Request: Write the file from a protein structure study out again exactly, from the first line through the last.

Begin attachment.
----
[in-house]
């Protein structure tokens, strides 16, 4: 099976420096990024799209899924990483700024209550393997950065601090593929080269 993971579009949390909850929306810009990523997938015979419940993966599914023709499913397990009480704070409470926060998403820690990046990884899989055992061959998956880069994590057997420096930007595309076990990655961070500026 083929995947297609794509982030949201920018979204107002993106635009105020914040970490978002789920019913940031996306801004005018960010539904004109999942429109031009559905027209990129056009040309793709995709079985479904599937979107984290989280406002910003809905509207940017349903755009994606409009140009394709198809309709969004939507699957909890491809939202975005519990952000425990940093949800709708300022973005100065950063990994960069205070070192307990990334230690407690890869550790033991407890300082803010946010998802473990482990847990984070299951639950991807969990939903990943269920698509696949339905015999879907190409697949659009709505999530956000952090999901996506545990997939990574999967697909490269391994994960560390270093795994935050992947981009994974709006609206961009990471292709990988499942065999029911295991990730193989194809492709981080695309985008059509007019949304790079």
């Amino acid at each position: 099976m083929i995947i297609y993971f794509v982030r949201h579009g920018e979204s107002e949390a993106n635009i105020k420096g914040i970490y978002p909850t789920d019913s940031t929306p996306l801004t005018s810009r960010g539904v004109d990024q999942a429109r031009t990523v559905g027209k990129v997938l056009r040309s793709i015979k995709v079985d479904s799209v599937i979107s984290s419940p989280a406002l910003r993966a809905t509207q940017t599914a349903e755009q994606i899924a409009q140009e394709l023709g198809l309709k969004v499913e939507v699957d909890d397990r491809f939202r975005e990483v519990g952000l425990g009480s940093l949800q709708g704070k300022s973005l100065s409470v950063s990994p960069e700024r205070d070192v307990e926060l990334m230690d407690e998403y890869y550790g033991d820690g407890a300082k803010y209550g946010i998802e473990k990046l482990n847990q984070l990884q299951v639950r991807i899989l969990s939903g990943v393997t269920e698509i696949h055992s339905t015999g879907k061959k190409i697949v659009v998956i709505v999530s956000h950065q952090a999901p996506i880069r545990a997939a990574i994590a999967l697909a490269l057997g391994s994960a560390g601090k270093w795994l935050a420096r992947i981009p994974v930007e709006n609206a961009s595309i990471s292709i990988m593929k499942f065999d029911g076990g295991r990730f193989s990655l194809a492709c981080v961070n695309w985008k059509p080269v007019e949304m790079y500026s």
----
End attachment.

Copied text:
[in-house]
């Protein structure tokens, strides 16, 4: 099976420096990024799209899924990483700024209550393997950065601090593929080269 993971579009949390909850929306810009990523997938015979419940993966599914023709499913397990009480704070409470926060998403820690990046990884899989055992061959998956880069994590057997420096930007595309076990990655961070500026 083929995947297609794509982030949201920018979204107002993106635009105020914040970490978002789920019913940031996306801004005018960010539904004109999942429109031009559905027209990129056009040309793709995709079985479904599937979107984290989280406002910003809905509207940017349903755009994606409009140009394709198809309709969004939507699957909890491809939202975005519990952000425990940093949800709708300022973005100065950063990994960069205070070192307990990334230690407690890869550790033991407890300082803010946010998802473990482990847990984070299951639950991807969990939903990943269920698509696949339905015999879907190409697949659009709505999530956000952090999901996506545990997939990574999967697909490269391994994960560390270093795994935050992947981009994974709006609206961009990471292709990988499942065999029911295991990730193989194809492709981080695309985008059509007019949304790079």
């Amino acid at each position: 099976m083929i995947i297609y993971f794509v982030r949201h579009g920018e979204s107002e949390a993106n635009i105020k420096g914040i970490y978002p909850t789920d019913s940031t929306p996306l801004t005018s810009r960010g539904v004109d990024q999942a429109r031009t990523v559905g027209k990129v997938l056009r040309s793709i015979k995709v079985d479904s799209v599937i979107s984290s419940p989280a406002l910003r993966a809905t509207q940017t599914a349903e755009q994606i899924a409009q140009e394709l023709g198809l309709k969004v499913e939507v699957d909890d397990r491809f939202r975005e990483v519990g952000l425990g009480s940093l949800q709708g704070k300022s973005l100065s409470v950063s990994p960069e700024r205070d070192v307990e926060l990334m230690d407690e998403y890869y550790g033991d820690g407890a300082k803010y209550g946010i998802e473990k990046l482990n847990q984070l990884q299951v639950r991807i899989l969990s939903g990943v393997t269920e698509i696949h055992s339905t015999g879907k061959k190409i697949v659009v998956i709505v999530s956000h950065q952090a999901p996506i880069r545990a997939a990574i994590a999967l697909a490269l057997g391994s994960a560390g601090k270093w795994l935050a420096r992947i981009p994974v930007e709006n609206a961009s595309i990471s292709i990988m593929k499942f065999d029911g076990g295991r990730f193989s990655l194809a492709c981080v961070n695309w985008k059509p080269v007019e949304m790079y500026s």